Historical records for Torres Strait, including those from Haddon's 1898 Cambridge Anthropological Expedition, identify the Papuan mainland as the main trade source for stone-headed clubs (gabagaba). This view has persisted despite the contradictory facts that the Papuan lowlands are essentially devoid of stone and Torres Strait abounds in stone suitable for club manufacture. Not surprisingly, preliminary raw material findings for ethnographic and archaeological gabagaba in museums indicate that local Torres Strait manufacture was more significant than previously thought. Some of the early confusion over gabagaba sources probably reflects diffusionist assumptions that 'superior' cultural items, such as stone-headed clubs, must have moved from so-called 'advanced' Papuans to 'less-developed' Torres Strait Islanders. However, more significant is the lack of understanding of the multiple and complex roles of gabagaba in inter-group social relations which saw clubs moving between Islanders and Papuans through looting, trade and ceremonial exchange. Apart from their well-documented use as lethal weapons during head-hunting raids, I argue that gabagaba also had an important ceremonial role in exchanges between hostile groups aimed at cementing social alliances. Following post-contact disruptions to trading networks and inter-group hostilities, the social/ceremonial roles of gabagaba were emphasised while gabagaba production became less specialised.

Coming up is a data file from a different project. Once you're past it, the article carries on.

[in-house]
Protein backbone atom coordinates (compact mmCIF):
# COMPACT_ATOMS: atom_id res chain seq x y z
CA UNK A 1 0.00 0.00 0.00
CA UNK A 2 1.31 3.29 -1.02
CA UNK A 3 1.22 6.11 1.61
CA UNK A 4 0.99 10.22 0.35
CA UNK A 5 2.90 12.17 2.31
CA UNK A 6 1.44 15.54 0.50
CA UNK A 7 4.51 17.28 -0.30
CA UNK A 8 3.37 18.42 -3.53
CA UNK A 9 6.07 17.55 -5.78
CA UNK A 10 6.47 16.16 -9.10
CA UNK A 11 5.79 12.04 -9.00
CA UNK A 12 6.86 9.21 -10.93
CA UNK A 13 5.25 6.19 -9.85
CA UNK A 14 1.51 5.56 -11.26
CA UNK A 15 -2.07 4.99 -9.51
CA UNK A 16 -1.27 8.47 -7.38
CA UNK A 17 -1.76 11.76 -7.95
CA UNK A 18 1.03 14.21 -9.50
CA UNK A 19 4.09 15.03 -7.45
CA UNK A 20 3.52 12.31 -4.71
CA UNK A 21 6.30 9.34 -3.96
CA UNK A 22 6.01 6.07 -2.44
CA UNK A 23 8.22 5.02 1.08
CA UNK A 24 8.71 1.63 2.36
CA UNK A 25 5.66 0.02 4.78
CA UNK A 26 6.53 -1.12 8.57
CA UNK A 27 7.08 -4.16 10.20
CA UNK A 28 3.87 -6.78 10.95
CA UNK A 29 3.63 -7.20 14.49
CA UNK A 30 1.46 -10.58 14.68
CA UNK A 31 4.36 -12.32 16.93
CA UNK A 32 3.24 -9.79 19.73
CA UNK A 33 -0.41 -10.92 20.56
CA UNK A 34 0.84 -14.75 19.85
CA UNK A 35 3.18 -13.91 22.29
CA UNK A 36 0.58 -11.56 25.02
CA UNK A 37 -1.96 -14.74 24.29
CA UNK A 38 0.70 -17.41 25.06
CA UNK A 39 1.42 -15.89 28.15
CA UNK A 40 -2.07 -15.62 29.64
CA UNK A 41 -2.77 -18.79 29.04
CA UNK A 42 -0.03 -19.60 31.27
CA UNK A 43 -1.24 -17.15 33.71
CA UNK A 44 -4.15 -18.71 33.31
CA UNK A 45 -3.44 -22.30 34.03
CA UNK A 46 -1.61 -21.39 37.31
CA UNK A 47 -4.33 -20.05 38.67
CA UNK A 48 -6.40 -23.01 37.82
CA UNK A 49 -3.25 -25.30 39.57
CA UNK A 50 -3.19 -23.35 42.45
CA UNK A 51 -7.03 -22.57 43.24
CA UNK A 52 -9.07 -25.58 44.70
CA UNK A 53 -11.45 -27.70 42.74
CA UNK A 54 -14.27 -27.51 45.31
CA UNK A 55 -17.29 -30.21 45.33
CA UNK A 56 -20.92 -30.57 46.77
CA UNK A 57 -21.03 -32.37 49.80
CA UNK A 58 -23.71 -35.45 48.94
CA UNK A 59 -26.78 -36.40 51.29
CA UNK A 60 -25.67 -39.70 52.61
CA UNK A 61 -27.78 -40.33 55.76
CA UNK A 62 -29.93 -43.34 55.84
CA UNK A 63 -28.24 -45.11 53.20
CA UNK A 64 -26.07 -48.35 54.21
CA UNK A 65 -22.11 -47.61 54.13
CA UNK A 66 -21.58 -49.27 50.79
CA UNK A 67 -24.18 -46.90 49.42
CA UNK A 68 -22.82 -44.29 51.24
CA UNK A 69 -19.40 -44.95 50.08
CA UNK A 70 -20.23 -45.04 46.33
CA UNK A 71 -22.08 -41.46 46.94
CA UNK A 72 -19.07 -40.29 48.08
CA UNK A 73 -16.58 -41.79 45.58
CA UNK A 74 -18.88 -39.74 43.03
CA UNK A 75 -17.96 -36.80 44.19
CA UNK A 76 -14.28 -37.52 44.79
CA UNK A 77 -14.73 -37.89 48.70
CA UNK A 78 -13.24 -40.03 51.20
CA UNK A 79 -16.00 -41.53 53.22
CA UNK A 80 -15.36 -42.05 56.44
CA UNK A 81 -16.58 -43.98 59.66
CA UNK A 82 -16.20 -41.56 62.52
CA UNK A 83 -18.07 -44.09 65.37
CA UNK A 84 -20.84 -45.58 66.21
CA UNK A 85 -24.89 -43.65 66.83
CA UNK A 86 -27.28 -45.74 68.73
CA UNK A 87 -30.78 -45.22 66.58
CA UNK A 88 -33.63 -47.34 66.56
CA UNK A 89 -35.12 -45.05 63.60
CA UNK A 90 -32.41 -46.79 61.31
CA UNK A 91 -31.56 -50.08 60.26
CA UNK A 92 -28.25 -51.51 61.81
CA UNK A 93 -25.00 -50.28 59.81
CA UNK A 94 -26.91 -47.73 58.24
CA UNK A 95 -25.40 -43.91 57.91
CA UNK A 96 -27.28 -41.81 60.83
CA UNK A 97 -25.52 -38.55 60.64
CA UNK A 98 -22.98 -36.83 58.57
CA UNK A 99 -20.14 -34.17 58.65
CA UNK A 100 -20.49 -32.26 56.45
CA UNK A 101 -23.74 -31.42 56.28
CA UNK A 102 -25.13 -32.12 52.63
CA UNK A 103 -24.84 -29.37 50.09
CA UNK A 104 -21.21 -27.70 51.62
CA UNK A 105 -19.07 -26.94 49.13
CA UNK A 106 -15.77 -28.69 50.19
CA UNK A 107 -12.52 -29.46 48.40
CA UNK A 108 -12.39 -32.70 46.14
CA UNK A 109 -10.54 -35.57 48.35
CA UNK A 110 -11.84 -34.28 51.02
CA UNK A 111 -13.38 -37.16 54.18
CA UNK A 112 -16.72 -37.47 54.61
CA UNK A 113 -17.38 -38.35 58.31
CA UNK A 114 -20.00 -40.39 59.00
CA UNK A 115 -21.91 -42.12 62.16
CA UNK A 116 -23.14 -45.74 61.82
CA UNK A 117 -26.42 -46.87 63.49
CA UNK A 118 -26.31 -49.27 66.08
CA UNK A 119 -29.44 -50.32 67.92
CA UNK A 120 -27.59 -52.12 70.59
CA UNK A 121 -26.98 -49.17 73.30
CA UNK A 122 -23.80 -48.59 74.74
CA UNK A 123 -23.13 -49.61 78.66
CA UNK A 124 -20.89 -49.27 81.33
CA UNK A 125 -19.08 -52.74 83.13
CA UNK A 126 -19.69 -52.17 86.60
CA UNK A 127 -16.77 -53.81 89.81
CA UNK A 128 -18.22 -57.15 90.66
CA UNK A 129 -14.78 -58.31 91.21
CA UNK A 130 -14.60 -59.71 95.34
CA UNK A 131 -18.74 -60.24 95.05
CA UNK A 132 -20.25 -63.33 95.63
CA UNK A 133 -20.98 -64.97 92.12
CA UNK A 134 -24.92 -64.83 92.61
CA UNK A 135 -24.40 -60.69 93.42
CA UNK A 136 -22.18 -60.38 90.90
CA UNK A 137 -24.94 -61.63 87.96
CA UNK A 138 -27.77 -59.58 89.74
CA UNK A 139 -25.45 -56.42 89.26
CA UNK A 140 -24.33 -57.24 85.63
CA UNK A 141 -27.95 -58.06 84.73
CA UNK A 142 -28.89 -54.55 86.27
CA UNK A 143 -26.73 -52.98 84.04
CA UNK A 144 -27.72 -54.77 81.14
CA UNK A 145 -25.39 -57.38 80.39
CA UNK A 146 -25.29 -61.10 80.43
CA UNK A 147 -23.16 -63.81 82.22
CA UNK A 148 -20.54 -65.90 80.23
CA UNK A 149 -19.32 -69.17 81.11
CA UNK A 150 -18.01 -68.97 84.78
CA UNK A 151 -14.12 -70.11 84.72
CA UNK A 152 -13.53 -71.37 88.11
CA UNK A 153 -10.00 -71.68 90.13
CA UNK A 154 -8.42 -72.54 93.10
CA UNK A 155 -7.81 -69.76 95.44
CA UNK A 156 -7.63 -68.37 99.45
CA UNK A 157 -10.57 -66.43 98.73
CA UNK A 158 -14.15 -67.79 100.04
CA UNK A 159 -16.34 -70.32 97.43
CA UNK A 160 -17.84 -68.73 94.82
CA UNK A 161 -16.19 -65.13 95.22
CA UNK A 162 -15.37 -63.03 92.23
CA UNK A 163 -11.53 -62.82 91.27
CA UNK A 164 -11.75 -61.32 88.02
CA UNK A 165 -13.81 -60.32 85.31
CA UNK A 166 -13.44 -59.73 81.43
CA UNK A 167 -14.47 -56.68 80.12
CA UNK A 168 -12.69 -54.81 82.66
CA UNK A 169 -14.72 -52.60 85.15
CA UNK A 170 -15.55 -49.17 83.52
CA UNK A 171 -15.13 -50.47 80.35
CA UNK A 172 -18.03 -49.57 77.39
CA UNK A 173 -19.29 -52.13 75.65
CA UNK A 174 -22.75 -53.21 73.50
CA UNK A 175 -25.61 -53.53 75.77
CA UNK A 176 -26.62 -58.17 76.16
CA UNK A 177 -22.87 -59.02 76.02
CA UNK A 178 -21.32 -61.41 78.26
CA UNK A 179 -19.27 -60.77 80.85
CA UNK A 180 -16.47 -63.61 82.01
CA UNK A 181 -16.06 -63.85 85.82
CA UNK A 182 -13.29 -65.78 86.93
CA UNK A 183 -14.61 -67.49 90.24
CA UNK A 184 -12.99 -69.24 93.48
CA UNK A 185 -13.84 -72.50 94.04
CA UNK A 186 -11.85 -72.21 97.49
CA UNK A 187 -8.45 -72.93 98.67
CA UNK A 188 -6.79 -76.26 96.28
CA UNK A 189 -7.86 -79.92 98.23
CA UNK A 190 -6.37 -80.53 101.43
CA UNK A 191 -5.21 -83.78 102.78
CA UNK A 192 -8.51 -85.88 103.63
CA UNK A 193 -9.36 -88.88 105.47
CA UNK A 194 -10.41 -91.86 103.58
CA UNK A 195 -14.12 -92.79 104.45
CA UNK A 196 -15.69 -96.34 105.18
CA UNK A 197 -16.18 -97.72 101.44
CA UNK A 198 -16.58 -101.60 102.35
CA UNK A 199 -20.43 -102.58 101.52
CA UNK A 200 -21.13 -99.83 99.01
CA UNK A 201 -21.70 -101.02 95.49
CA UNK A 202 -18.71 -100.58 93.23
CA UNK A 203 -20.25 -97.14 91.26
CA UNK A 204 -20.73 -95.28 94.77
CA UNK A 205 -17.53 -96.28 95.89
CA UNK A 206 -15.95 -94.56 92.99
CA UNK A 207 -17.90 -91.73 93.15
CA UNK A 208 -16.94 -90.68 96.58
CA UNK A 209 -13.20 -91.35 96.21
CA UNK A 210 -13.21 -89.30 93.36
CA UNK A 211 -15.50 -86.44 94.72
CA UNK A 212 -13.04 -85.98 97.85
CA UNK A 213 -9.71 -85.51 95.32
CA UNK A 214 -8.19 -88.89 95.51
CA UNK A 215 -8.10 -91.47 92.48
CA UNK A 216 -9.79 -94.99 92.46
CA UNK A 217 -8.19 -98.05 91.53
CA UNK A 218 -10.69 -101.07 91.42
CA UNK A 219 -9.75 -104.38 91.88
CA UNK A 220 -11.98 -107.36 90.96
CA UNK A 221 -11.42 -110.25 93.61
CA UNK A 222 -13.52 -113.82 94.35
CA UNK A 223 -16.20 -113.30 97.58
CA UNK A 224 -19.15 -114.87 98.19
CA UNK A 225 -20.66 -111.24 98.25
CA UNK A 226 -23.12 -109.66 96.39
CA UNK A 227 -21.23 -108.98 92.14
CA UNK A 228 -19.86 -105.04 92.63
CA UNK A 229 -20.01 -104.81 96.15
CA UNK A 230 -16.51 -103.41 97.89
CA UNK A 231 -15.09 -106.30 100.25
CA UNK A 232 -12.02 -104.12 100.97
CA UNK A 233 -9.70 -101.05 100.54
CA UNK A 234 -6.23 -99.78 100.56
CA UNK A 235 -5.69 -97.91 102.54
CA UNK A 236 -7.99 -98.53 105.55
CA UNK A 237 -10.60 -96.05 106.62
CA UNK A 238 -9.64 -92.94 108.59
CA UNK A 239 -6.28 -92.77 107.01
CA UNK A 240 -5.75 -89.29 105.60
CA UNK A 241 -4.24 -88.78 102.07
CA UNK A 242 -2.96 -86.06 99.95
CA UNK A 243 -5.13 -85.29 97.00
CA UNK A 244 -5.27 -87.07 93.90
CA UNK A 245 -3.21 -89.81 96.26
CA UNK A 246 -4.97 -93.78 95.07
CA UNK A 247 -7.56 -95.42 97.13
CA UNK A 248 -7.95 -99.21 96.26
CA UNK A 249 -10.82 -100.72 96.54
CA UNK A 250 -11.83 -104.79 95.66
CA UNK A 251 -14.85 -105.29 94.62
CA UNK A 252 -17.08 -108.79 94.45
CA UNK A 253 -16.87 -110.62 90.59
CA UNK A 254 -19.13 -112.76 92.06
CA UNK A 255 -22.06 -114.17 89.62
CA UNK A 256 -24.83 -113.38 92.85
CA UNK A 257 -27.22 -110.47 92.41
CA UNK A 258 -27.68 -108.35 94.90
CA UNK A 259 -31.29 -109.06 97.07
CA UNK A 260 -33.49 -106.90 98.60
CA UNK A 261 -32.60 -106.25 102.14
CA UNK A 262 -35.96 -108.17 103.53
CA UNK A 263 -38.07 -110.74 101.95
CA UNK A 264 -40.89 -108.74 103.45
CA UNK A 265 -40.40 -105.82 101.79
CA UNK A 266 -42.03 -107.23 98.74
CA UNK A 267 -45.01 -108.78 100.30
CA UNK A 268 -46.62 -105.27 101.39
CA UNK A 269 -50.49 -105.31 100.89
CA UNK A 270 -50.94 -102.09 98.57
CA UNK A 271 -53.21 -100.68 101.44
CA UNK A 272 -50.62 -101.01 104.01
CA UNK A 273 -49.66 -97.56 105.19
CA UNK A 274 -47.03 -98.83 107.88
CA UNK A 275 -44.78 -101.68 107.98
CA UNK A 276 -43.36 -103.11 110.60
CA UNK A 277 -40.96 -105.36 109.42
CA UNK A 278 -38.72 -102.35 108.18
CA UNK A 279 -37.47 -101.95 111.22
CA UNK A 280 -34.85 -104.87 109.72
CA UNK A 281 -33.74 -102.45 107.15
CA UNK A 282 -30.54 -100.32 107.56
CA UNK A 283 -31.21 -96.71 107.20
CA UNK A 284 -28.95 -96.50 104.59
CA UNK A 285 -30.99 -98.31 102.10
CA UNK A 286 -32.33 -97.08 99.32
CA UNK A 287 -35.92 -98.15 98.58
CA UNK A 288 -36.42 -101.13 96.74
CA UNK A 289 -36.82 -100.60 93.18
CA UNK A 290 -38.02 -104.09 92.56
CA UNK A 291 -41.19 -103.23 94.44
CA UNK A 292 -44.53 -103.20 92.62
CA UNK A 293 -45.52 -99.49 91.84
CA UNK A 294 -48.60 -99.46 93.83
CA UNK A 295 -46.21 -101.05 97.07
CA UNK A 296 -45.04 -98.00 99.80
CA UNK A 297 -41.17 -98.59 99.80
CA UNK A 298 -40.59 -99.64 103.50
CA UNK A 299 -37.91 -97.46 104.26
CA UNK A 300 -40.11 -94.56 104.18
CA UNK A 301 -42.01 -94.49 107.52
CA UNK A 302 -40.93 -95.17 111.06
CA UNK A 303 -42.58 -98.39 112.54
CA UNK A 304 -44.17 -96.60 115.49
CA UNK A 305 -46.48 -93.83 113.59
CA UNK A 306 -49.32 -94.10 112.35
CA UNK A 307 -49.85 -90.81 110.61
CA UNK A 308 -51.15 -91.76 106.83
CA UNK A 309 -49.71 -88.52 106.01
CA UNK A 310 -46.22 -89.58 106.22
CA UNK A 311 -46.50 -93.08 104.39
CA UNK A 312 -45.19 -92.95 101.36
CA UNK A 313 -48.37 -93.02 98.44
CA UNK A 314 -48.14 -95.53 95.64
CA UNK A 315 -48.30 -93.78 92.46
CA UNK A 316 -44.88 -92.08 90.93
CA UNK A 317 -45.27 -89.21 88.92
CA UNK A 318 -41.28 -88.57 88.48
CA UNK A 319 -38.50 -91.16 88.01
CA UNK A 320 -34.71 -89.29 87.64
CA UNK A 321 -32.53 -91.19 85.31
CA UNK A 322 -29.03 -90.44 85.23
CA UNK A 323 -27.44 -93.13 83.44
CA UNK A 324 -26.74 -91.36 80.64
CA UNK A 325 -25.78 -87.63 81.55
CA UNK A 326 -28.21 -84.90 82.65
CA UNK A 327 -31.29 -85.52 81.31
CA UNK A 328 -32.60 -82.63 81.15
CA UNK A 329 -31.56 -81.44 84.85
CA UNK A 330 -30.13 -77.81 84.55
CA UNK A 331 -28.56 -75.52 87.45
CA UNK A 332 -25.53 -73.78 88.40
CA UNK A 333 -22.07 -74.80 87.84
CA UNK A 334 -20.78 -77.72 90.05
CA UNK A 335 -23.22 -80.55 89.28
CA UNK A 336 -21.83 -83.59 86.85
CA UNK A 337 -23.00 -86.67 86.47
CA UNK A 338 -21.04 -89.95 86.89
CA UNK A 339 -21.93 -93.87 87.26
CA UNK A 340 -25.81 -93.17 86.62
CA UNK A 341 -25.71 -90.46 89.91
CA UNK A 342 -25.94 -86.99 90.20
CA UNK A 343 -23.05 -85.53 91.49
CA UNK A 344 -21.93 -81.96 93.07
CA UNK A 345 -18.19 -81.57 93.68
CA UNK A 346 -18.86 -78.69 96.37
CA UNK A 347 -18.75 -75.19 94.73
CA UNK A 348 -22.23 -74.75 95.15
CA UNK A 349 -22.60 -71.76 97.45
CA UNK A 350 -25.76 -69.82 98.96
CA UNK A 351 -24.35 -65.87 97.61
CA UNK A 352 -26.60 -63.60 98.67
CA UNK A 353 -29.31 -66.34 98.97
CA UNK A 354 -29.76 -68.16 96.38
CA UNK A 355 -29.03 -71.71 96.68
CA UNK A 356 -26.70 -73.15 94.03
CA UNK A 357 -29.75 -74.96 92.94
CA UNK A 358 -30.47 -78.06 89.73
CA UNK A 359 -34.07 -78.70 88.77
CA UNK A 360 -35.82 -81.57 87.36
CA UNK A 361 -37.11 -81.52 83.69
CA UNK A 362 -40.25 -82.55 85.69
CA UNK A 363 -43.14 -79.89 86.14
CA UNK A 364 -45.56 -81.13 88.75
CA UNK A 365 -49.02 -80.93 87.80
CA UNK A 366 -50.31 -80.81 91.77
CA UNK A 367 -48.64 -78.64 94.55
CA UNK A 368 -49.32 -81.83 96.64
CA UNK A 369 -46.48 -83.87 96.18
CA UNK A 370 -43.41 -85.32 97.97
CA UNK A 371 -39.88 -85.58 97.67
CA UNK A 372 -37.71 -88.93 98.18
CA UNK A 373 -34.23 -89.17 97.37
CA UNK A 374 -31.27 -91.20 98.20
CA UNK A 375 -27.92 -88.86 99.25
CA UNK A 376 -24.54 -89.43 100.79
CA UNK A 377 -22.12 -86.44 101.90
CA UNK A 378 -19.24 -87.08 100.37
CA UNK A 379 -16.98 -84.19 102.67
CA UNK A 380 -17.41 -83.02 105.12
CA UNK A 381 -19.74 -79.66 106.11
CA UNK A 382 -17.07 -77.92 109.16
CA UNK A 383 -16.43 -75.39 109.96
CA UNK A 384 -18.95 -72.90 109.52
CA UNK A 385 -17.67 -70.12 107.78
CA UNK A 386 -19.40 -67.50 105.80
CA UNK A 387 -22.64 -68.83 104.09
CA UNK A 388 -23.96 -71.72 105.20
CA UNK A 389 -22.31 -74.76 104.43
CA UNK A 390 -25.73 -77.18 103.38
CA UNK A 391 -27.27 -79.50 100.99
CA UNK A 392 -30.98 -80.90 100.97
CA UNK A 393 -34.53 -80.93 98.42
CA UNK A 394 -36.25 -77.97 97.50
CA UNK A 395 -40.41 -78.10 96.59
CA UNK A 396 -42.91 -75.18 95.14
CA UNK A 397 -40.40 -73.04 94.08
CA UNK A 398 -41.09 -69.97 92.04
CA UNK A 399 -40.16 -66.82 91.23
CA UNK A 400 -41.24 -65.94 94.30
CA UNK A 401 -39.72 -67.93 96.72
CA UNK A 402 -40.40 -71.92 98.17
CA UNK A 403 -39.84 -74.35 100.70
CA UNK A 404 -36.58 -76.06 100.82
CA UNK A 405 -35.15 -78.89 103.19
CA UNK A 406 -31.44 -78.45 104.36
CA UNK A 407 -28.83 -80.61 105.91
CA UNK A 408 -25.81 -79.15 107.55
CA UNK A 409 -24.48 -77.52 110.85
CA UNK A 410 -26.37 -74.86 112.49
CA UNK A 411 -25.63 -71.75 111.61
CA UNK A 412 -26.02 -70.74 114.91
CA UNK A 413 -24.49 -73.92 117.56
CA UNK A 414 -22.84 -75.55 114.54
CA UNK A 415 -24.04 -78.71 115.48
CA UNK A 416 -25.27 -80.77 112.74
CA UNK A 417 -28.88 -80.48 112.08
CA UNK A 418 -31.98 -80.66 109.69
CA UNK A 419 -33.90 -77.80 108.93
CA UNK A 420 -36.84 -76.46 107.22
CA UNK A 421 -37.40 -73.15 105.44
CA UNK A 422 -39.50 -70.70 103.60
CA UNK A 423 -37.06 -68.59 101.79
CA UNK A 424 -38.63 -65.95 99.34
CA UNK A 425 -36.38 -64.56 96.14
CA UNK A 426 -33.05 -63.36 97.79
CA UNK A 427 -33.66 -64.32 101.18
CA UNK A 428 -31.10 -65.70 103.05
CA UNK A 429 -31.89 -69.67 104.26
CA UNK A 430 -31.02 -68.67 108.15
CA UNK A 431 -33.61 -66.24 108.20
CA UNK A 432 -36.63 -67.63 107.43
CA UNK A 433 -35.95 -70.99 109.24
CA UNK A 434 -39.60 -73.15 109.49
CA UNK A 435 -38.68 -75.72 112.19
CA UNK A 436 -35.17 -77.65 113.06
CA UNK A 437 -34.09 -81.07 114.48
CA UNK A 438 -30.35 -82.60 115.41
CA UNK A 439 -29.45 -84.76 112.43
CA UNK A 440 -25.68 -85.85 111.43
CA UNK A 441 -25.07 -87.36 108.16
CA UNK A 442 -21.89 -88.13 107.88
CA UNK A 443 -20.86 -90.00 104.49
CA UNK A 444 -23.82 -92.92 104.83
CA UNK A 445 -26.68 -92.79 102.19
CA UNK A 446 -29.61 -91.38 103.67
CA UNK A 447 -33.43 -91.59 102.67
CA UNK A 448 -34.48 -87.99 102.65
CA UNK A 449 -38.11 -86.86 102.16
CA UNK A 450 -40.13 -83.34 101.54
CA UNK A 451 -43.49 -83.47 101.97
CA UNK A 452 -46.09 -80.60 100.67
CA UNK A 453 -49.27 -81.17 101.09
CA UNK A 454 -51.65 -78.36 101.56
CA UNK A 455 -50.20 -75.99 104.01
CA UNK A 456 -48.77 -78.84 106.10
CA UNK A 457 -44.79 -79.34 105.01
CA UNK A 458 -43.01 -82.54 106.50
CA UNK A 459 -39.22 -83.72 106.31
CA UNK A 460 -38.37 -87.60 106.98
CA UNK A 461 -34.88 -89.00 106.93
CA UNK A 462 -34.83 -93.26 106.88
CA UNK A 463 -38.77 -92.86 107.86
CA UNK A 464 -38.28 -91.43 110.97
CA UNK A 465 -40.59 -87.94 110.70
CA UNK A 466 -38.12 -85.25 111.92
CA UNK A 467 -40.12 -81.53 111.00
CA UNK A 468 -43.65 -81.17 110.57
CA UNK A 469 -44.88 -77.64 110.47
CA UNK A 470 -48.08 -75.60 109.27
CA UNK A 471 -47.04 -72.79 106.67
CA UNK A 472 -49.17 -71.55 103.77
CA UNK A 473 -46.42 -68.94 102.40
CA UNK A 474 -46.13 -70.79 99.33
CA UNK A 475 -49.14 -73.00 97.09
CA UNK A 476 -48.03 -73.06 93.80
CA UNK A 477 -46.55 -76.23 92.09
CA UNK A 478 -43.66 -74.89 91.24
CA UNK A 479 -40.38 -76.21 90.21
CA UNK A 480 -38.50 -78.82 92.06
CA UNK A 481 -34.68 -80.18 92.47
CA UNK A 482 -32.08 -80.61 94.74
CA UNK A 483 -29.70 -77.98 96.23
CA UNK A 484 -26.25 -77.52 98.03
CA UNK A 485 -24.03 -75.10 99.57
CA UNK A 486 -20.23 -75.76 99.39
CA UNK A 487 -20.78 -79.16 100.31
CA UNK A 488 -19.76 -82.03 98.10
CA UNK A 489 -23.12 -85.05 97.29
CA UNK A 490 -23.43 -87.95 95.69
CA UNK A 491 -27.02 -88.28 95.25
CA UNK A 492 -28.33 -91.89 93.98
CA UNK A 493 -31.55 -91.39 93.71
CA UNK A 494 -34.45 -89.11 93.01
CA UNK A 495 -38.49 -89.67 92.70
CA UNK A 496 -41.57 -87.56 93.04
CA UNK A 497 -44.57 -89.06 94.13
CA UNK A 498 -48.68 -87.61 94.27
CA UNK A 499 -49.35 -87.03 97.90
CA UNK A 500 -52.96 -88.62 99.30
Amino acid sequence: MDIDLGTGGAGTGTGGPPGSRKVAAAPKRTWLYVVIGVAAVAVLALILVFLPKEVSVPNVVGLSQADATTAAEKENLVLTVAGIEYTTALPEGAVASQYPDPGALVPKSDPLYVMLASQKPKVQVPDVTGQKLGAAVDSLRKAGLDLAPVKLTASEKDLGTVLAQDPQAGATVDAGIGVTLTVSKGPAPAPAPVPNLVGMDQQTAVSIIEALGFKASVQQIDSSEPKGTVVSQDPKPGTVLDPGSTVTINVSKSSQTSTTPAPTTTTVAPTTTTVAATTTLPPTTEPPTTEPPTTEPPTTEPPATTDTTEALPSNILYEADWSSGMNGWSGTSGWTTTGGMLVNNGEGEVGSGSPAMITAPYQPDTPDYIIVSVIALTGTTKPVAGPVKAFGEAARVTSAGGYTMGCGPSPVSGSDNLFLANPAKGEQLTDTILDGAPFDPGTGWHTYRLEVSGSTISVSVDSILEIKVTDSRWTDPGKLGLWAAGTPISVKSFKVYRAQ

|Number of pages||22|
|Publication status||Published - 1 Jan 1998|